Kait F.
I absolutely love the world that Lisa created for Marley—his life in a historical landmark: the Rialto. His blind mother and anxiety-ridden father. His love for the silver screen (paired with his knowledge of all the old film classics) and his nerdy obsession with Star Trek. It is fantastic that he lives in such a beautiful working theater and fascinating that his mother is blind—and I love that Lisa brought to life a protagonist so real that despite the unique background Marley comes from, we c...more
Marjorie Light
WARP SPEED by Lisa Yee

I fell in love with Lisa Yee’s writing when I read MILLICENT MIN, GIRL GENIUS years ago. Since then, I’ve shared her novels with my students and they love them, too. Fortunately for us, she has graced her readers with a steady supply of great material over the years. Her latest, WARP SPEED, continues the laughter by focusing on one of the characters introduced in MILLICENT, Marley Sandelski.

Marley is the quintessential middle-school geek: a member of the AV Club, a Star Tre...more
Sep 13, 2012 Beverly rated it 4 of 5 stars
Recommends it for: 12-14 yr old
Recommended to Beverly by: Best Books for Young Adults/
Warp Speed is funny, romantic and realistic. I loved Warp Speed, but it was not always an enjoyable read. The descriptions of bullying are so realistic and frightening, it is hard to read without getting angry and sad and angrier. Once again outstanding YA author Lisa Yee takes readers to Rancho Rosetta Middle School. This time we get to know Marley, a bright, creative Star Trek geek. Marley is dreading seventh grade knowing he once again will be totally invisible to everyone but his small grou...more
Warp Speed would seem to be a slam dunk for me as a personal favorite. It's about Star Trek, one of my faves, and has a lot of Sci Fi references. It has a sub plot about an old theater that shows old movies, and I love old movies. It also has track and basketball in it, and I love sports. But Warp Speed is a lot more, and my reactions to it are also more nuanced.

Warp Speed by Lisa Yee is the fourth book about a group of students from Rancho Rossetta. The other three are Millicent Min Girl Genius...more
David  Despain
Not my favorite book, but an entertaining read. I blew through this novel and it is definitely for "tweens." Another thing about this book is the disturbing likeness it is to my own middle school life. I was obsessed with Star Trek growing up. No, the original series was never my favorite. I always liked the Next Generation, that is the one I grew up with. Yes, I built spacecraft, including a shuttle from the Enterprise in my basement. Even his relationship to other kids was fairly similar. At t...more
Kay Mcgriff
I'm loving this one--glad to be back at Rancho Rosetta Middle School with old friends and new characters. I love Marley.

Lisa Yee takes us back to Rancho Rosetta Middle School in Warp Speed. Marley Sandelski may be my favorite student at Rancho Rosetta. (And I loved Millicent Min, Girl Genius and So Totally Emily Ebers. I’ve missed Stanford Wong Flunks Big Time, but it’s on my TBR). Why is Marley my favorite?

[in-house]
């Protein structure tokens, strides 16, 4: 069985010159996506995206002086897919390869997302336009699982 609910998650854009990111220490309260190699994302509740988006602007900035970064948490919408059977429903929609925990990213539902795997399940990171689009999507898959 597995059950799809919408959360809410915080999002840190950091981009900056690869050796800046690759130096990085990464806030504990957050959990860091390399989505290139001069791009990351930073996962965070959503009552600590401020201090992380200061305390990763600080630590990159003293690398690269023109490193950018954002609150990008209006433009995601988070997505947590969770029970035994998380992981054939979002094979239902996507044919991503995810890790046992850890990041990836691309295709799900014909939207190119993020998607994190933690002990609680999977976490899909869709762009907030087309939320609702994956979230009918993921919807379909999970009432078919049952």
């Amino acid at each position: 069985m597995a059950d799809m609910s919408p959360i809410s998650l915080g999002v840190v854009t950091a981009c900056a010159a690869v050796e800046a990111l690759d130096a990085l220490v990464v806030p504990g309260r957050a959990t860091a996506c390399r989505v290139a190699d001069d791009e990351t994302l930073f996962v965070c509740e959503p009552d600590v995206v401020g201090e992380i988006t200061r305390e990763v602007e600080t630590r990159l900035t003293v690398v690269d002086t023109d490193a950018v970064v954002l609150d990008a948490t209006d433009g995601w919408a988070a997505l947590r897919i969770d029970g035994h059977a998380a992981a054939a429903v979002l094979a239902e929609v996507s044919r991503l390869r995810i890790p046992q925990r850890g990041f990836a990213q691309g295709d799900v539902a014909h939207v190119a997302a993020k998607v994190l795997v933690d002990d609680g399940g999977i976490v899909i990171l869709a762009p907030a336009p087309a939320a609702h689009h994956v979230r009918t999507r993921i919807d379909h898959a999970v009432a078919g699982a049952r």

Well, to start with he lives over the old Rialto Theater that his parents run. He has a s...more
This review has been hidden because it contains spoilers. To view it, click here.
Sarah W
While I'd lock heads with main character Marley Sandelski in a battle over Star Wars vs. Star Trek, that only added to my enjoyment of this middle grade read. Marley, as a Star Trek fanatic, has a number of items he relies upon. When he needs to think or decompress, he has Spock ears to put on. When he's nervous, he speaks in Klingon. He records brief thoughts about his day in a Captain's Log. They're coded in Trek speak. For example, when he had to attend a Home Sciences class for a few weeks t...more
Warp Speed is an interesting book. The main character is Marley Sandelski, a 7th grader who feels invisible--except when he's targeted by bullies. Marley belongs to the AV Club and is a rabid Star Trek fan. Outwardly he fits the stereotypical profile of a "nerd."

Marley lives with his parents above the Rialto Theater, which they own and operate. The Rialto shows old movies on the old reel-to-reel projectors, including occasional silent movies for which Marley's mother plays the live music. Marle...more
Jennifer Wardrip
Reviewed by Sally Kruger aka "Readingjunky" for

Marley is an expert on Star Trek - TSO (the Original Series), AV equipment, and bullying. He's a seventh grader who recognizes his place in the school social network - Geek with a capital G. He's not alone. Ramen, Troy, and Patrick are also fellow geeks and members of the AV Club. There's also a new member named Max who turns out to be quite a surprise.

Now that the AV Club has been awarded the status of an actual class at Rancho Ros...more
In my opinion, there are few (slightly older) middle-grade authors that capture a kids's voice as pitch-perfectly as South Pasadena-based Lisa Yee. They sound like a 6th or 7th grader realistically talking but are still well-written. They deal with real middle school issues (popularity, bullies, having crushes) and real world issues (job security, handicaps). And most importantly, to me at least, her books are hilarious. They have a huge amount of kid appeal but aren't SO kid-friendly that no ad...more